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Developing a static library website using Jekyll, Netlify and Zapier


I migrated the Suffolk Libraries website from a WordPress backend using a theme built on the Foundation framework. We moved to a static website built on Jekyll and hosted by Netlify. The site is faster, more stable and more secure, yet it still handles dynamic features such as events and forms.

Benefits (the why)

Running a WordPress site had become difficult for a small team. We had to buy, maintain and manage plugins to make the site secure from hackers and fast enough for our users.

At the same time I’d started to use Jekyll, a static site generator that builds your complete website locally for uploading to a server, or, better still, deployment via Github pushes. Jekyll sites are extremely fast because there are no database calls and page builds involved: your pages are served as is. They’re also inherently stable and secure because they’re just HTML, CSS and javascript. There are No SQL or PHP vulnerabilities, no 500 errors.

Process (the how)

I exported content from WordPress into Markdown files using a Jekyll plugin. With our content in an open, convertible format, the work could begin.


Jekyll has a SASS workflow built in, which I use to write scss partials. I use Bundler to keep all our Ruby dependencies in shape.

I also moved from the overly-opinionated Foundation framework to a more modular library called Tachyons. Tachyons just does CSS, and avoids building complex modules such as cards and call-outs. Instead, it takes a low level, ‘atomic’ approach: classes mostly map to single CSS properties, so the db class is display: block.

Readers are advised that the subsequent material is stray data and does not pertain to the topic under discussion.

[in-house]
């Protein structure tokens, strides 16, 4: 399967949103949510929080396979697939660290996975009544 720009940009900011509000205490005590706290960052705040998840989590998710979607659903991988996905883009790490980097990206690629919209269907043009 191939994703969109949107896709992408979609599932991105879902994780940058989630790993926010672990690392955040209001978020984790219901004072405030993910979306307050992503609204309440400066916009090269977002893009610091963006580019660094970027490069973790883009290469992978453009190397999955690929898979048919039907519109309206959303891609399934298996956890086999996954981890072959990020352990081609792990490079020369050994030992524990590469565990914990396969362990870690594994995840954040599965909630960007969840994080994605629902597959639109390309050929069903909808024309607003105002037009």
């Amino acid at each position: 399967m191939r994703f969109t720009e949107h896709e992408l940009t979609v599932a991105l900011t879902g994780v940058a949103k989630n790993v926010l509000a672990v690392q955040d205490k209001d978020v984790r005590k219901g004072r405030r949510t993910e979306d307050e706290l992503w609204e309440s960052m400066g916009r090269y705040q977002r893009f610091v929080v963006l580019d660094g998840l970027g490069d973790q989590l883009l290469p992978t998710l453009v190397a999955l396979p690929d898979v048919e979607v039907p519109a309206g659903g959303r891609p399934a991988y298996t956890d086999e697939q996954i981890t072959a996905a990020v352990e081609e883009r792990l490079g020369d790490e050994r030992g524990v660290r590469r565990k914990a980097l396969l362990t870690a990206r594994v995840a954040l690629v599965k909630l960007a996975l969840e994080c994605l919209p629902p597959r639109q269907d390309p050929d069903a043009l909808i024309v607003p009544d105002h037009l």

This approach results in faster, easier to manage CSS. You can read HTML and tell exactly what the classes are doing. It’s also small and fast, weighing in at around 14k minimised: there’s no redundant javascript slowing things down.

Read more:

Dynamic features

Most library content doesn’t change over time, and edits are relatively simple. A library might change its opening hours, which we could reflect by editing a Markdown file and pushing it to Github.

However, some content is more dynamic. For example, our libraries run dozens of events every week, but we don’t want them appearing on the website once they’ve passed. Implementing dynamic features requires some lateral thinking, and some automation on your server.

Read Coding one off and recurrent events in Jekyll to see how I got the site to display events based on time.

The automation is handled by our host, Netlify, which specialises in static sites. Netlify has a smart API which works with Zapier to do all sorts of clever things, including firing site build requests early in the morning to update all our dynamic content.

The Netlify Zapier connection also offers other features you’d normally only expect from a dynamically hosted site. For example, we can send form submissions to Google Sheets, and automate email replies, without hosting SMTP scripts or databases.

A sane workflow

The other great benefit of running a static site on Netlify’s servers is its tight integration with Github. This means we can roll back commits and manage the site from a local, Github command line.

This makes it easy (and reliable) to share, stage and publish changes, something that can be difficult in a WordPress workflow. There’s something very satisfying about typing git push and seeing your live site update.

Because the site is on Github it’s also automatically backed up and easy to roll back if there are problems. We can also share it with the public, and deploy it locally on any PC within minutes.


Running a static, Netlify hosted website brings many benefits:

  • A fast user experience
  • A stable, secure hosting environment
  • Zapier powered dynamic features
  • Github versioning and back-ups

I’d recommend it for sites that don’t require a huge amount of dynamic content; local and central government organisations, for example. If you’re interested in building a fast, secure static website with dynamic features, contact me: